It’s increasingly difficult to escape
the Israel debate here. When buying hummus becomes a political act.
Back in May, when my 7-year-old daughter suggested we host an Israel-themed birthday party, my immediate reaction was, “Fabulous!”
We were walking home from ballet class, where she’d received an invitation to a friend’s Greek Gods and Goddesses party, and she was eager to top that with her own theme. Since I’d been teaching her a little Hebrew and taking her on occasional shopping trips to Kew Gardens Hills’ “Little Jerusalem,” Israel seemed like a natural and easy choice. Having lived in Israel for a year and a half and having recently refreshed my Hebrew in an ulpan, I actually know quite a bit about the state. And Ellie, who is usually the only Jewish kid in her class at public school, feels an affinity for this mythical faraway land (she’s not yet visited) in which Jews are the majority.
My second reaction, sparked no doubt by our passing a Palestinian-American neighbor (with whom I carefully avoid discussing politics) and her children on the sidewalk, was: uh oh.
And sure enough, despite our upbeat invitation promising to teach both the Arabic and Hebrew words for “peace,” despite my carefully worded note to parents explaining that the party would not be political or a propaganda stunt (all crafted amid great feelings of ambivalence in which I indignantly wondered if it was really necessary to apologize for having an Israel party), our August event was boycotted.
OK, boycott is way too strong a word. There were no demonstrations outside our home, no flyers distributed, no effort to publicly shame us for celebrating the Jewish state.
Nonetheless, after some e-mail back-and-forth on the topic (knowing his politics, I’d sent him a heads up before the invitation went out), one neighbor, a professor of Arabic, concluded he could not send his daughter “to a party that implicitly celebrates the Israel that I know.”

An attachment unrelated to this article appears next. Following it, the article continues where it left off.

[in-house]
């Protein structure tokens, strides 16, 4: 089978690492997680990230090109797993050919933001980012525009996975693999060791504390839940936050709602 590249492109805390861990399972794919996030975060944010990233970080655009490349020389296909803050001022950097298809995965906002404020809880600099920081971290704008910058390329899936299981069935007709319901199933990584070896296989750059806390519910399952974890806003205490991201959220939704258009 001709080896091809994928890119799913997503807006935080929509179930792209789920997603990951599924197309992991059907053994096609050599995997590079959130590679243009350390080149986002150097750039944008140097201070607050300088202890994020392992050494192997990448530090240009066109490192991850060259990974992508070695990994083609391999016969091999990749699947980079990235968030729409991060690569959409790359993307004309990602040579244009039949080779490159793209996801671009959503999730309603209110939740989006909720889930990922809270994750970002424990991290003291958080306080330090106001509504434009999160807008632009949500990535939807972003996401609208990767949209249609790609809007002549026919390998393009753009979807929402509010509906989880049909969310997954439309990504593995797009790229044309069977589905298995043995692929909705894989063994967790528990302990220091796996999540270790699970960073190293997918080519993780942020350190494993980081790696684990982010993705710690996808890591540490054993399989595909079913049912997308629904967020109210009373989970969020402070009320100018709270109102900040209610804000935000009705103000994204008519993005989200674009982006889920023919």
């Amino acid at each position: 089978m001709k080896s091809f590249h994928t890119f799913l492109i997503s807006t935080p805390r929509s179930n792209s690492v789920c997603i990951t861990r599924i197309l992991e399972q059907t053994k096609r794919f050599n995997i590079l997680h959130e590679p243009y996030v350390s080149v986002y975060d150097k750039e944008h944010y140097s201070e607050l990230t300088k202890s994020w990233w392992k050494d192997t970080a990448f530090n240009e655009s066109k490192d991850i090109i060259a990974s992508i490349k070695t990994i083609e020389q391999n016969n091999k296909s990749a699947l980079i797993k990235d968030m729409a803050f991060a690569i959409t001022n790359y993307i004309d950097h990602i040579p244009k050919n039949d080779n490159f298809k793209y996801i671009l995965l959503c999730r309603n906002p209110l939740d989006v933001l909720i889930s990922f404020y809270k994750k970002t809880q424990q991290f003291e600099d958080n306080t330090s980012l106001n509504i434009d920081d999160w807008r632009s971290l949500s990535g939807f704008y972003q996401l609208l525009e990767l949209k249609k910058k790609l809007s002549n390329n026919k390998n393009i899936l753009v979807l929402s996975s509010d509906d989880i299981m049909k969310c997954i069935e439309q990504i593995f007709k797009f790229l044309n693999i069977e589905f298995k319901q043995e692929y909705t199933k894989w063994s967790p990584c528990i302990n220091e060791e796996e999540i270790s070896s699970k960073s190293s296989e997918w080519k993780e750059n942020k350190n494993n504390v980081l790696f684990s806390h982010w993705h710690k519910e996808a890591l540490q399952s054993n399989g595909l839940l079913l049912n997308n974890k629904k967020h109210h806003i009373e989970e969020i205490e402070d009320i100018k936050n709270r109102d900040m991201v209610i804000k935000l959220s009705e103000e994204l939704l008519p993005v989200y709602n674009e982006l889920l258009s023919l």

Another couple in the nabe (their daughter is one of a handful of Jewish kids in Ellie’s public school, but they display a borderless Arabic map of “Palestine” in their apartment hallway) also avoided the party; although they gave no explanation, I suspected it had to do with the Israel theme.
While Israel has long been a hot-button issue, at least since the first Lebanon war, lately, it seems like it has gotten worse. Outside the boundaries of suburban shtetls, most synagogues and pro-Israel advocacy groups, it’s becoming increasingly difficult even to mention Israel in mixed company without alienating somebody or setting off a heated debate.
I’m not talking about the hotbed of college campuses, where Israel’s ambassador to the U.S. is shouted down, Israel Apartheid Week is becoming an annual fixture and faculty members attempt to block exchanges with Israel’s (infamously left-leaning) academics. Even in my college days, at early ‘90s Oberlin, anti-Zionist speakers were a frequent event and Yom Ha’Atzmaut parties routinely protested.
No, I’m talking about the streets of New York City, where, as efforts to boycott the products of Israel (and the settlements) intensify, a simple trip to a dance performance in Chelsea (Batsheva Dance Troupe), a café in Soho (Aroma), a Ricky’s cosmetics shop in Brooklyn (Ahava skin products) — or, in my case, to a 7-year-old’s birthday party in Queens — can quickly turn into a political act.